How to Build An Economy that Works for All: Raise the State Minimum Wage

By Allan Freyer
Director, Workers' Rights Project
October 2016

The How to Build an Economy that Works for All series aims to establish policy priorities and proposals that policymakers can advance and North Carolinians can support throughout the election season and the start of the legislative session in January.

North Carolina needs an economy that works for all and ensures broadly shared prosperity. That means creating jobs that pay workers enough to afford the basics for themselves and their families—enough to buy groceries, pay the rent, put gas in the car, and keep their children in day care. Unfortunately, the jobs that paid decent wages are largely vanishing, as low-wage service jobs replace the manufacturing positions that once provided generations of North Carolinians with vital pathways to the middle class. This trend has only accelerated since the end of the Great Recession.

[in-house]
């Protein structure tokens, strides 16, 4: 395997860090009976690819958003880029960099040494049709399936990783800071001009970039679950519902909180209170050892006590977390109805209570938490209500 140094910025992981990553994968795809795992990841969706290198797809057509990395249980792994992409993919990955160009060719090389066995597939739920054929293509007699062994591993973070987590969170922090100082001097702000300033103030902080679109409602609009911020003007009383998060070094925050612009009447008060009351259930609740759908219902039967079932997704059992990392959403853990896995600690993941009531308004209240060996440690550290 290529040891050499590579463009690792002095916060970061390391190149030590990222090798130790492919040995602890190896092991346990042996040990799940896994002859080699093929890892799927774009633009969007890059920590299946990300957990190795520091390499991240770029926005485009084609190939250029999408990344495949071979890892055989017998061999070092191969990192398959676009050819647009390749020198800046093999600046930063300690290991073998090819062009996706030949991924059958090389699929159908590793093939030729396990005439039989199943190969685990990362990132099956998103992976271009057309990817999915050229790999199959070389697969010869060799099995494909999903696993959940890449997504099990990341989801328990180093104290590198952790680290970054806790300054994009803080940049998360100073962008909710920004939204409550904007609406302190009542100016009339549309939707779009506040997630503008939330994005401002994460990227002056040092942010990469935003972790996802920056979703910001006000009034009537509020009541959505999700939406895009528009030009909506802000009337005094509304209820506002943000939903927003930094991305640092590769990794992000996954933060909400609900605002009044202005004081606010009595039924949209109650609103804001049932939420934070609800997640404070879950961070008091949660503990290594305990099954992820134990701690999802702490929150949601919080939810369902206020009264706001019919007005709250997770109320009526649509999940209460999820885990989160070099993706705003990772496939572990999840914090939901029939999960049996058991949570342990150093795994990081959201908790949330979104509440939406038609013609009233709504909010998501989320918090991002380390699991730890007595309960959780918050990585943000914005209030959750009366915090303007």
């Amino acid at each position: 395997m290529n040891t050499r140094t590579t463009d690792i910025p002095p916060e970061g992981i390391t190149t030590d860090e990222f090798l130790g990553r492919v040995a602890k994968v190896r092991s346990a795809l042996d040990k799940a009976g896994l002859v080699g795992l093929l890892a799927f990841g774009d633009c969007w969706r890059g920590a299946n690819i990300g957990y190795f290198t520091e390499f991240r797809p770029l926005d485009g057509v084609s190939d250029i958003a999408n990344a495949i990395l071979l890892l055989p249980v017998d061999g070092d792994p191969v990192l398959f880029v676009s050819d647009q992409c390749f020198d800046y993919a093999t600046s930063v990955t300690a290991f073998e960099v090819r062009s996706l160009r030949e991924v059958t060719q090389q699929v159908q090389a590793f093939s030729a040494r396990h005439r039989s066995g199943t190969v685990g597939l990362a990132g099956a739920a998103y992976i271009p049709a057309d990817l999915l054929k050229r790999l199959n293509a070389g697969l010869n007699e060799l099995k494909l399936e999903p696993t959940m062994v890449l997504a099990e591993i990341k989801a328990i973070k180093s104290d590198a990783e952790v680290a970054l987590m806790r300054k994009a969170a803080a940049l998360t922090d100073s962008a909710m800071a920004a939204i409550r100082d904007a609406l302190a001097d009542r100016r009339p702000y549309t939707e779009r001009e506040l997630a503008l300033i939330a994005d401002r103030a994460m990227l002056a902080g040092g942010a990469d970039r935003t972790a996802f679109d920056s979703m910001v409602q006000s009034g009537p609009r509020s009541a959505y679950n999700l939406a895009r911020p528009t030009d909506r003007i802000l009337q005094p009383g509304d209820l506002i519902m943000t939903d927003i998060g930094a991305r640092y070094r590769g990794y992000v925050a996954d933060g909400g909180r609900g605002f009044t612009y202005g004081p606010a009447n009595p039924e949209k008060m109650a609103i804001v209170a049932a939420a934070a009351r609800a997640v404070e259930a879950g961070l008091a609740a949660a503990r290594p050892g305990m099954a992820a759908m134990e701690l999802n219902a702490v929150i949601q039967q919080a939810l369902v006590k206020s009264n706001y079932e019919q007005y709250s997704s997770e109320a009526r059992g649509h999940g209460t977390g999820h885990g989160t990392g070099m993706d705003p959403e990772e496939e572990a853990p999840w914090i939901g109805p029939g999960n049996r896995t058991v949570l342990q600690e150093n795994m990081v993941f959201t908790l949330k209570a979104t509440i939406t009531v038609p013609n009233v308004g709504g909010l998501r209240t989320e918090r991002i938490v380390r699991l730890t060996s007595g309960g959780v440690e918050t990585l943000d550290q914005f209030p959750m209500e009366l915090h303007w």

Raising the minimum wage in North Carolina provides a critical antidote to the ongoing boom in low-wage work. The state’s current minimum wage is identical to the nation’s wage at $7.25 an hour. But our elected officials have the opportunity to join a growing list of state governments— including Arkansas, Nebraska, Alaska, South Dakota, New York, and California—that have recently acted to raise the wage floor for employers within their jurisdictions. These states have recognized that the current national minimum wage simply doesn’t pay enough to make ends meet, and that by raising their own wage floors they can help workers and boost their overall economies. Joining this movement will benefit North Carolina’s businesses, help workers, and boost the state’s overall economy.

Authors: 
Projects: 
Research & Publications: